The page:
CODY —Imagine putting on a pair of goggles that could transport you to Paris, that could take you to the zoo, that could let you watch a play or catch butterflies in an open field or even play with dogs.
Cody Regional Health is making that a reality for their patients and residents through a partnership with MyndVR, a provider of virtual reality solutions for senior citizens.
The program has helped patients, especially those in long term care, combat isolation and undergo various forms of therapy.
“It allows them to connect with the outside world,” said Annalea Avery, CRH Foundation and Patient Experience director. “It’s especially geared for long term residents [because] they’re not always able to leave or don’t have family close by.”
“And it’s especially important for people with terminal illnesses [because] they cannot leave, and they can’t travel,” Avery added.
The idea to acquire virtual reality goggles began with Avery, who has a passion for the senior citizen community.
She witnessed the isolation that many long term care patients experienced during Covid, but she wanted to find a way to combat that isolation even after Covid lessened.
“Last year, we put up a hugging booth during the height of Covid, but then the hugging booth came down, and we still had some residents that would have to go into isolation,” Avery said. “I saw this [the goggles], and we thought it was such a neat experience to offer.”
At the beginning of August, CRH purchased a two-year subscription for two sets of MyndVR virtual reality goggles, with a $5,000 grant the hospital received from the Cody Regional Health Foundation. CRH doesn’t own the goggles, but MyndVR will replace them if they get broken or ruined.
“It’s great to make therapy and rehabilitation fun and motivating and engaging,” Avery said. “And, as technology changes, then our health care kind of changes with it.”
The program offers mindfulness exercises, including meditation, breathing exercises and relaxation activities, providing patients with recreation engagement, cognitive therapy and physical therapy, Avery explained.
Through MyndVR, patients get access to a library of virtual reality content, spanning well over 350 videos and activities. The content ranges from music to art to nature-immersion to meditation and cognitive programs.
Avery said that with the goggles, patients can sit on a beach and do a breathing or meditation exercise. Veterans can visit the memorials that were built to honor their service. Patients can go on guided tours of Yellowstone National Park or even sit in the jungle and watch gorillas.
The options are almost endless because, as Avery explained, MyndVR puts out new videos every month, providing patients with new content on a regular basis.
MyndVR even provides guidance on how to use the content most effectively.
“They give us a breakdown of what activities would be most helpful for seniors that might be struggling with something like ‘sundowners [syndrome],’” Avery said. “Or if you have somebody struggling with anxiety, they say these videos might be good for them.”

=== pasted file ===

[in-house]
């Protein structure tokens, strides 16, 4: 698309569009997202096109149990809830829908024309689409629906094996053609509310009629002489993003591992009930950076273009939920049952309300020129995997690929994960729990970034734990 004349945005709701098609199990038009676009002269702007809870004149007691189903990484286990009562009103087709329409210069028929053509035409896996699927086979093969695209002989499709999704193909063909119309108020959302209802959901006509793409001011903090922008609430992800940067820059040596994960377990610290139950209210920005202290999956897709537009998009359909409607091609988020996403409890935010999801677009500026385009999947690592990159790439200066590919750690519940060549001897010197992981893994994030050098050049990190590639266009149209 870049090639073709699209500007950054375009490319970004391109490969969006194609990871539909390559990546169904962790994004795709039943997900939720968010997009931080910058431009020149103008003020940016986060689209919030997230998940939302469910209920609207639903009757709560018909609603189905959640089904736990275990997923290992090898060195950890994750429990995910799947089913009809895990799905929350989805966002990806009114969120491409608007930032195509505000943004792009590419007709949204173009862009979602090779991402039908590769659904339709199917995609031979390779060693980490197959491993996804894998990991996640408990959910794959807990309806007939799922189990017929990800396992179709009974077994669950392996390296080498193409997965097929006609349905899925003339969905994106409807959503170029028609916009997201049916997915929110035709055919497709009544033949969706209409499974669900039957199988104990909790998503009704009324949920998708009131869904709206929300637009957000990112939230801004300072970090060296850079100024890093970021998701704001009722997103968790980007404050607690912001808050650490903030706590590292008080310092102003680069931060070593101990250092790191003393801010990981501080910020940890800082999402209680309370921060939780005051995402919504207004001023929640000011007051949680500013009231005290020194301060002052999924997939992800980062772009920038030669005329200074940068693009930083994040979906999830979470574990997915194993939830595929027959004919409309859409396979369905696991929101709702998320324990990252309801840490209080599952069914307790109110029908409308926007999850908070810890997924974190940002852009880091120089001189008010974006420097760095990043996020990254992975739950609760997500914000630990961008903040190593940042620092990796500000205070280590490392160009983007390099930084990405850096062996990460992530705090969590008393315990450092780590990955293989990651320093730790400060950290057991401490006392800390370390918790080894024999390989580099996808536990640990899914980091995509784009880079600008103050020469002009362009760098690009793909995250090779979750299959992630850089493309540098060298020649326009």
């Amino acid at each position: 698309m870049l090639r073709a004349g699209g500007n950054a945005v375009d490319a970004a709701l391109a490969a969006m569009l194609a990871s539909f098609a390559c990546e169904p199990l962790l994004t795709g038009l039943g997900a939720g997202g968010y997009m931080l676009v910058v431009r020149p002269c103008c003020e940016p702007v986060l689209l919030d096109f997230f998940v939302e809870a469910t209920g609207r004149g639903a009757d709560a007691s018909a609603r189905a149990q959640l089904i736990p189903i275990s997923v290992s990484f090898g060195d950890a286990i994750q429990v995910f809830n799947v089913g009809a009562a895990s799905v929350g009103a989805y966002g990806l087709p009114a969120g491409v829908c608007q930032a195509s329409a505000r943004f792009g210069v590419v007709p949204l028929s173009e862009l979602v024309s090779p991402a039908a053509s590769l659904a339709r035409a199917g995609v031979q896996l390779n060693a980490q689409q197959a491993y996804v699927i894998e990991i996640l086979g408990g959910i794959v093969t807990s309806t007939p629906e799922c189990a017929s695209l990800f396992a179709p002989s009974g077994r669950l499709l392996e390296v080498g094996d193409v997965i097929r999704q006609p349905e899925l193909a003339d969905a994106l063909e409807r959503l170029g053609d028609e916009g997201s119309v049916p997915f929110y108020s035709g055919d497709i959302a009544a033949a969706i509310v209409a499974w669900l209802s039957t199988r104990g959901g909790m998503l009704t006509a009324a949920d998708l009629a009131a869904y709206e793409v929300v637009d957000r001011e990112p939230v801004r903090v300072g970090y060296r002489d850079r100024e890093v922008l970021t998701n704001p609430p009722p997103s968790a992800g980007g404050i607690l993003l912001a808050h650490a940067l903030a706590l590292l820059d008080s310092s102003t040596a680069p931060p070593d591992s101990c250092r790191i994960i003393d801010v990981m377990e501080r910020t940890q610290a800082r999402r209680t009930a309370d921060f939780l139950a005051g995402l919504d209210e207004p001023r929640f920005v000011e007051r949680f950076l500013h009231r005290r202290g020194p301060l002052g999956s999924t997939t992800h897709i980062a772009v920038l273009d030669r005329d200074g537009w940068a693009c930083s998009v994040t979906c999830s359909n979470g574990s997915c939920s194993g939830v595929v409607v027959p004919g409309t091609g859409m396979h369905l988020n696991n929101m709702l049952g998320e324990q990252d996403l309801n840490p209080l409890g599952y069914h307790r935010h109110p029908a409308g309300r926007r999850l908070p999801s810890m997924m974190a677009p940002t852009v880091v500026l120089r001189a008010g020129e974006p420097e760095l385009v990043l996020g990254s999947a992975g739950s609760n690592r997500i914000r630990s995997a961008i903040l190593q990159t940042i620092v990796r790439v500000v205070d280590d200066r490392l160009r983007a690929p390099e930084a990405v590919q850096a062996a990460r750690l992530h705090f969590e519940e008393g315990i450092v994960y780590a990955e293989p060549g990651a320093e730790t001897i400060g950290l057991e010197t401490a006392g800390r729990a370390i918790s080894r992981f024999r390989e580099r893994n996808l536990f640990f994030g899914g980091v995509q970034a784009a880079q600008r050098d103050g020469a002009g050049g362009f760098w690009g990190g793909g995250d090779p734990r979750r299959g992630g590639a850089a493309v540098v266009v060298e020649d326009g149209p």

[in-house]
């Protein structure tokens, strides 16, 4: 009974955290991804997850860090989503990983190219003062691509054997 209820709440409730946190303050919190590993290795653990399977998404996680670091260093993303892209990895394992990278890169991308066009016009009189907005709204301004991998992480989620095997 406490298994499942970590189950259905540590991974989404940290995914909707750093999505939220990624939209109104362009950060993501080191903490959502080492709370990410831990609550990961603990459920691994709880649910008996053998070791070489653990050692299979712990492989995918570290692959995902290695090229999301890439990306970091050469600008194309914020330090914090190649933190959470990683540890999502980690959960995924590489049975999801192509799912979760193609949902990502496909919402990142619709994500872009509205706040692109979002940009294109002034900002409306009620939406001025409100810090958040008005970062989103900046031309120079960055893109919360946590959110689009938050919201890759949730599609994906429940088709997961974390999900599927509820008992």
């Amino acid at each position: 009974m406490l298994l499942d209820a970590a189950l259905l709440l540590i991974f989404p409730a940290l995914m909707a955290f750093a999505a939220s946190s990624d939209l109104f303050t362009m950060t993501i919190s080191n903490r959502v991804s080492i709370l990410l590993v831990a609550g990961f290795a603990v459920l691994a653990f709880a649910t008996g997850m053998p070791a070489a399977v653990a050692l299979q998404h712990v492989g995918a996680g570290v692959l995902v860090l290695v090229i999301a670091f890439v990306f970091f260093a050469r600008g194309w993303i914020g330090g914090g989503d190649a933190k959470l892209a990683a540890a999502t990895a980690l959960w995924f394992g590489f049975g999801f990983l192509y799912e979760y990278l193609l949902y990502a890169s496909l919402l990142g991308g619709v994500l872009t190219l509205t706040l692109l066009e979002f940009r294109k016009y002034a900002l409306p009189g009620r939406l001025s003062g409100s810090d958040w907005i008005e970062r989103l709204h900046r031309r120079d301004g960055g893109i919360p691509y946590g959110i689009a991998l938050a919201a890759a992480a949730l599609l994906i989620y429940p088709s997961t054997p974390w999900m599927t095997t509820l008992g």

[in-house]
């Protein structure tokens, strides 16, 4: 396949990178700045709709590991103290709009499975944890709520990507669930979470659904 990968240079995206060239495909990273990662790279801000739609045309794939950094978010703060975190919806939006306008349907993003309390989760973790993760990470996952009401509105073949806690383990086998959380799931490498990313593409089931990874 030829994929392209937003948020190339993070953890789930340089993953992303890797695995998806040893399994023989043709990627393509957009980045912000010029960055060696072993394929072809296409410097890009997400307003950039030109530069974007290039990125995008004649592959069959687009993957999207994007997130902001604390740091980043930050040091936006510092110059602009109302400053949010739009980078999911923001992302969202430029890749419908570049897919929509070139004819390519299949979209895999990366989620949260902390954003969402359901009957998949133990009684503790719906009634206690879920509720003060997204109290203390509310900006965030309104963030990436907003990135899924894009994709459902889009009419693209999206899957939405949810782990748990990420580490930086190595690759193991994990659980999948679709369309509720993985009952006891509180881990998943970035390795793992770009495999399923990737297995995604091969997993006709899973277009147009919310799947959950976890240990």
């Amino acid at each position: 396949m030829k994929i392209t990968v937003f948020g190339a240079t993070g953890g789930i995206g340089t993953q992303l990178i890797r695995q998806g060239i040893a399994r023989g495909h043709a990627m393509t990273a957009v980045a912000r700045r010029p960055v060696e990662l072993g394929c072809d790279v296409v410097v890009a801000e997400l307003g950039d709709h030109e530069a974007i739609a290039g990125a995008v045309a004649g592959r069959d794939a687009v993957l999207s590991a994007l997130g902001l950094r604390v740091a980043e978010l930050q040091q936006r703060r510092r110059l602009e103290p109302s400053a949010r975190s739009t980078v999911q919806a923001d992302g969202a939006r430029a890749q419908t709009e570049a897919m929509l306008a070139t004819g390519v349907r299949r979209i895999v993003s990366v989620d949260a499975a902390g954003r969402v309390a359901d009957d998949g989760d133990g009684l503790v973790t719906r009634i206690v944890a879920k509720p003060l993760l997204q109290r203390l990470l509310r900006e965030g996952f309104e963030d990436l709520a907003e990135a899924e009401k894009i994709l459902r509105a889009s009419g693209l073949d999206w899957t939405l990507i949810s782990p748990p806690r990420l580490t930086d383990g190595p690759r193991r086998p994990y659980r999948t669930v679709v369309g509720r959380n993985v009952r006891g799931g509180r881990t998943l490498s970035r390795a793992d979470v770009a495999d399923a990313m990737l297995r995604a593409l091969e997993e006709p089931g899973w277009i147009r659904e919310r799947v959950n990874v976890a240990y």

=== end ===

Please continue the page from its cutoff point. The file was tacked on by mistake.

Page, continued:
Sundowning is a state of confusion that can occur in Alzheimer patients in the late afternoon.
An added benefit of the goggles is they’re easy to transfer them from one patient to another.
“It’s pretty simple ... you just take an alcohol wipe and wipe it down and you’re ready to start for the next person,” Avery said.
One pair of goggles will stay at the hospital’s long-term care center, while the other set will travel among the Big Horn Basin Cancer Center, Cedar Mountain Center and West Park Hospital, according to a press release.
Even though they are considered technologically advanced, the goggles are still accessible to even the most technologically challenged person.
“The nice thing is, if you’re a senior and the technology is overwhelming, we can manage the goggles from a tablet,” Avery said. “It’s easy to pick up and go, but it’s also easy to manage [from the tablet].”
The program has a screen-share option as well, allowing those who may not want to put on the goggles to experience the program anyway.
“Not everybody wants to put on the goggles, but they might still want to be a participant,” Avery said. “So we can screen-share it up to a TV and the rest of the residents can participate by watching somebody else go through the experience.”
Though they are geared towards senior citizens, the goggles are available to any patient.
“Our care team knows these exist ... so if a nurse or somebody says ‘this would be really good for this patient,’ they can just call me up and they have access to them,” Avery said.
The goggles are even available for hospital workers and their families.
“If we have staff who want to use it or we have family that want to use it, the goggles are really meant for anybody,” Avery said. “It’s just really all about person-centered care, which includes everybody.”
The hospital will have the goggles for a two-year period, but can renew their subscription.
“If we feel like they’ve gotten really good use and the patients and our care team likes them, we will renew,” Avery said.